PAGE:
Important Considerations for GPs offering COVID-19 Telehealth Services




Important Considerations for GPs offering COVID-19 Telehealth Services

Dr Katie Stirling & Andrew Winters

 

At a time when you are inundated with demand and trying to understand the procedures for managing COVID-19, it is likely the prospect of telehealth is another thing on a very long to do list. Having managed services in the not-for-profit and government sectors for many years I understand the importance of finding the balance between responding quickly and adopting a planned and considered approach.

 

My partner Andrew (whose background is in digital/IT) and I recently founded an online psychology, health and wellness practice. I being the clinical psychologist had many questions and wanted to ensure that in transferring to online mediums we were able to offer the same high level of clinical care. Over the last 18 months we have learnt a lot about operating in the digital health space.

 

One of the things I loved about my previous roles in the community sector was the comradery in sharing information and resources in times of need. With this in mind Andrew and I have written this article to share what we have learnt about telehealth, to help you quickly but carefully consider the various options available to you and make the best decisions for your unique practice situation- both in the immediate context and in the long term.

 

HIPAA Compliance

In 1996, the United States passed a law that brings together a broad range of patient privacy and confidentiality rules into the one Act called the American Health Insurance Portability and Accountability Act (HIPAA). The Privacy Act 1988 is essentially the Australian counterpart to HIPAA. You don’t need to understand all of the specifics, the simplest way to think about it is HIPAA compliance is essentially the benchmark in this space for data security. You want to ensure that any system you use is HIPAA compliant.

 

There will be a number of video conferencing providers that offer free or low cost video conferencing software, these entry level options are often not HIPAA compliant. It can be confusing as you may have heard through your networks that a particular company is HIPAA complaint (e.g. Zoom or Vsee are HIPAA compliant), however HIPAA compliance is only guaranteed at certain tiers, the free version and starting version are not. For example with Zoom you need to purchase the business version to achieve HIPAA compliance.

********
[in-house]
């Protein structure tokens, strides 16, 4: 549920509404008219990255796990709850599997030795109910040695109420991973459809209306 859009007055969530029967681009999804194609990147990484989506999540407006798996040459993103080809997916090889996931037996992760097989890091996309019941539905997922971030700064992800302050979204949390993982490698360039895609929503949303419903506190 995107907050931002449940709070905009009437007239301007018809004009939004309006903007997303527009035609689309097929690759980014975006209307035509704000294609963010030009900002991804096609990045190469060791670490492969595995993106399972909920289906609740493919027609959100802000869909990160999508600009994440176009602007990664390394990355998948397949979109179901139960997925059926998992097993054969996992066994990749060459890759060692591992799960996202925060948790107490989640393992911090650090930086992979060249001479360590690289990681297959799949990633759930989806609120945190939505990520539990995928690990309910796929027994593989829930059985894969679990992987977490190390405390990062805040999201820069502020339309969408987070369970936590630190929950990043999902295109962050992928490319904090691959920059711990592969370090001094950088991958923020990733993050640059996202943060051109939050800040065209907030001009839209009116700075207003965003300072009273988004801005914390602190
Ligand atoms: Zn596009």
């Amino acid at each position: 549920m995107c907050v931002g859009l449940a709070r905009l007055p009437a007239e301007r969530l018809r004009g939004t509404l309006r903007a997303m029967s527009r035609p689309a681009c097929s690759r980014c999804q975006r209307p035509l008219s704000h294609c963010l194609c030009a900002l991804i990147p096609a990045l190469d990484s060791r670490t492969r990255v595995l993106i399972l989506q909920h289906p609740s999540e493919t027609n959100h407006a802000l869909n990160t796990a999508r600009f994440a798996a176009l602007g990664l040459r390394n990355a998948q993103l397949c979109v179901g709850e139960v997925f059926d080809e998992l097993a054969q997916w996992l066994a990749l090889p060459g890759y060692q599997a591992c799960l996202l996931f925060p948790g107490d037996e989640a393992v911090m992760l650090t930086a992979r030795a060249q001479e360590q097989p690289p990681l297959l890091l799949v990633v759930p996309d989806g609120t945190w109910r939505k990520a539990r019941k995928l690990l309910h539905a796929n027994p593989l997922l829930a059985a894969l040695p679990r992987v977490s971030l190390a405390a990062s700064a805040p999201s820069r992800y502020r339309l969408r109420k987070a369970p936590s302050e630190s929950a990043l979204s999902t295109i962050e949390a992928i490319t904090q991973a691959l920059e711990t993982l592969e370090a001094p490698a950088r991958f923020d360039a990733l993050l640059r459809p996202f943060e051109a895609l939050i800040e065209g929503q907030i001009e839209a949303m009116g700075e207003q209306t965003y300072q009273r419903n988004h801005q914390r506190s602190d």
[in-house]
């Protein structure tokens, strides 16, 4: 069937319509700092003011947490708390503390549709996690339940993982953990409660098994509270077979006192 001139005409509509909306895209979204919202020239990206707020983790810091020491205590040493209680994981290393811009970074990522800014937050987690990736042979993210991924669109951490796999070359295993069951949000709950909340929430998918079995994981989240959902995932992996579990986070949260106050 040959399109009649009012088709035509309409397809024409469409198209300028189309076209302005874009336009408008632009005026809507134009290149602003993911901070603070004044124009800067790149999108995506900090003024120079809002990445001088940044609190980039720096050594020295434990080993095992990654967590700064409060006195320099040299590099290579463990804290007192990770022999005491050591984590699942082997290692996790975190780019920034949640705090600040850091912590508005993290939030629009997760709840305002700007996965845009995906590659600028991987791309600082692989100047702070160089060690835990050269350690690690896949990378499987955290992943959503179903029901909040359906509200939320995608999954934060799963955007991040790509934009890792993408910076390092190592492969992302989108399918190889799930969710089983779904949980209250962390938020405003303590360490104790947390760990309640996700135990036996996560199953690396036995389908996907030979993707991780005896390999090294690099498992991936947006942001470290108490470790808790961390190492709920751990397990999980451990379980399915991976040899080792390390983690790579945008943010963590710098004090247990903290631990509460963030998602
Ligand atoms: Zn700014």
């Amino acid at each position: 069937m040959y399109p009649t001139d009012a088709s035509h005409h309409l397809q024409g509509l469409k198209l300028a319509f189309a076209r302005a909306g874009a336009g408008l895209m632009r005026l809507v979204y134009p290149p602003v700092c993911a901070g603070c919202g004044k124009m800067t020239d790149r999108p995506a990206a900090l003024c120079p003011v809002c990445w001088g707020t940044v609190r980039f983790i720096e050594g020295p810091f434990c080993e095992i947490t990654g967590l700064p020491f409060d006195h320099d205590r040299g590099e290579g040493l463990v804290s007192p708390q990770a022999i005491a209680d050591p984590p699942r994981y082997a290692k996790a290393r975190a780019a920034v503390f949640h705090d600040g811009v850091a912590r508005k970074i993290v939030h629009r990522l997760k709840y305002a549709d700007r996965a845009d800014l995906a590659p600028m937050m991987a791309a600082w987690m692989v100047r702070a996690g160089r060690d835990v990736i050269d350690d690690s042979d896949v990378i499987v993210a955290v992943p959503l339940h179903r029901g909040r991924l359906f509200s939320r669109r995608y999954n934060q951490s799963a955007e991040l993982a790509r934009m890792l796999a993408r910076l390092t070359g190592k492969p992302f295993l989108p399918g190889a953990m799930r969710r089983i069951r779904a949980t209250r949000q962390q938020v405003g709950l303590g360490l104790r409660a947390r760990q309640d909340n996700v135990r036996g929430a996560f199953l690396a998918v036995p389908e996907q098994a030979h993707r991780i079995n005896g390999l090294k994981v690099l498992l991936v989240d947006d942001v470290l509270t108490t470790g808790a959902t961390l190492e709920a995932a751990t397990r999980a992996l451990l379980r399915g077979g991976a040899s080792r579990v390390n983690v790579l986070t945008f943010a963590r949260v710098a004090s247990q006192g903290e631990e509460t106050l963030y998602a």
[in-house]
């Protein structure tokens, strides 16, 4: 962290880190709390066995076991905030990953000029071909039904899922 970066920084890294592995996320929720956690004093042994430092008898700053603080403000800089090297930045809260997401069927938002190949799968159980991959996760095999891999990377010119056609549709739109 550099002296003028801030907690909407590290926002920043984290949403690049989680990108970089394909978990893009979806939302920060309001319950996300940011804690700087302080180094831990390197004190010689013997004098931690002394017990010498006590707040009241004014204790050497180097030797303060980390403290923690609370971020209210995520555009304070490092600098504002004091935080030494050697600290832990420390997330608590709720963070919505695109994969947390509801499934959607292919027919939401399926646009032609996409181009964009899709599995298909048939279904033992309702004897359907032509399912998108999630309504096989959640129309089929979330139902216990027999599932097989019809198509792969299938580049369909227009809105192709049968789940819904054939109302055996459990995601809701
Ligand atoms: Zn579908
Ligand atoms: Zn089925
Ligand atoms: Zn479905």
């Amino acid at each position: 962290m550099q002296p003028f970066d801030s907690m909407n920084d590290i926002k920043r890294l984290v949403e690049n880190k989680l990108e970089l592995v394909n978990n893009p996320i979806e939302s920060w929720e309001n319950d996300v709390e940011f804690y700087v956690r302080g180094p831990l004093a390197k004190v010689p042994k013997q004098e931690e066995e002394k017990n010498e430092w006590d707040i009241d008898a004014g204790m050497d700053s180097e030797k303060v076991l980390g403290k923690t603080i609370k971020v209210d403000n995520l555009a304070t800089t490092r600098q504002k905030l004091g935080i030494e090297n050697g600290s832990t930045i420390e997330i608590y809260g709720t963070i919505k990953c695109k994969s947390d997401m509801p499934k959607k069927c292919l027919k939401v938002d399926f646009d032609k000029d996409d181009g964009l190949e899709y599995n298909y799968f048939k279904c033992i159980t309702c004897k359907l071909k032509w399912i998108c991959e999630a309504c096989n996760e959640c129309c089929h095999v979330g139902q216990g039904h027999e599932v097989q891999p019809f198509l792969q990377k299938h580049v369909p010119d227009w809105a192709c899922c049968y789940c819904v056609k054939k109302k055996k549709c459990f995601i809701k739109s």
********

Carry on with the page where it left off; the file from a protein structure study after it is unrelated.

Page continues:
Some of the information released about COVID-19 telehealth funding has referred to software such as skype and facetime. It is likely this will be updated at some point or non-HIPAA compliant telehealth services such as skype will only be able to be used in circumstances where no other option is available. If you are going to embark on establishing a digital health service you will want to carefully consider the implication of offering non-HIPAA complaint services.  You don’t want to roll out telehealth now only to be informed in a months time you need to ensure HIPAA compliance and then have to consider implementing a whole new system. There are also a range of ethical and legal considerations in offering non-HIPAA complaint services.

 

Functionality

It is important to consider the functionality different video conferencing software providers offer. For example on some video conferencing platforms you will need a higher level to be able to access diagnostic tools and other features that may be important to you in providing telehealth. For example one of the functionalities we required for telehealth as psychologists was to have multiple patient users, this is a function offered at a higher level package by some providers and as a basic feature for others. Firstly, you want to consider your individual telehealth needs, after you have read the information below begin to create a list of the different functions important to your practice and rank their importance- what are the absolute must haves and the nice to haves. You can use this as a guide when contacting each provider to find out what services they offer at various tiers of pricing. As a GP some of the functions you may want to consider include the use of whiteboard, ability to share information on your screen, clinical tools, length of consultations, and diagnostic assessment tools.

 

Secure payments

Most video conferencing software programs do not take payments, however this is something you will usually be able to access through your practice management software. It is important to consider any video conferencing software functions alongside the functions of your existing practice management software (or potentially a new practice management software). You will want to ensure that your practice management software has certain capabilities and if not available it might be an important consideration in the purchase of video conferencing software. For example if you need integrated payments and can source a video conferencing provider that has this function problem solved. The most widely accepted secure payment system appears to be Stripe, it is offered by a large number of practice management software providers in this space.

 

Choose the right software from the outset

It can be tempting to jump in and start using the first software package that someone offers you, especially in the current environment where immediate telehealth responses are needed. It is worth taking the time to consider your practice needs and do some research on the right solution for your doctors, administrative team, and practice environment.

 

It takes time to become familiar with software, not only for your team but for your patients. Time and resources beyond the cost of the software package itself will be expended in integrating telehealth systems. The long term cost of a poor system can be significant. You do not want to start on one system only to have to retrain your team and support your patients to familiarise themselves with a new system because you have discovered it doesn’t meet your needs.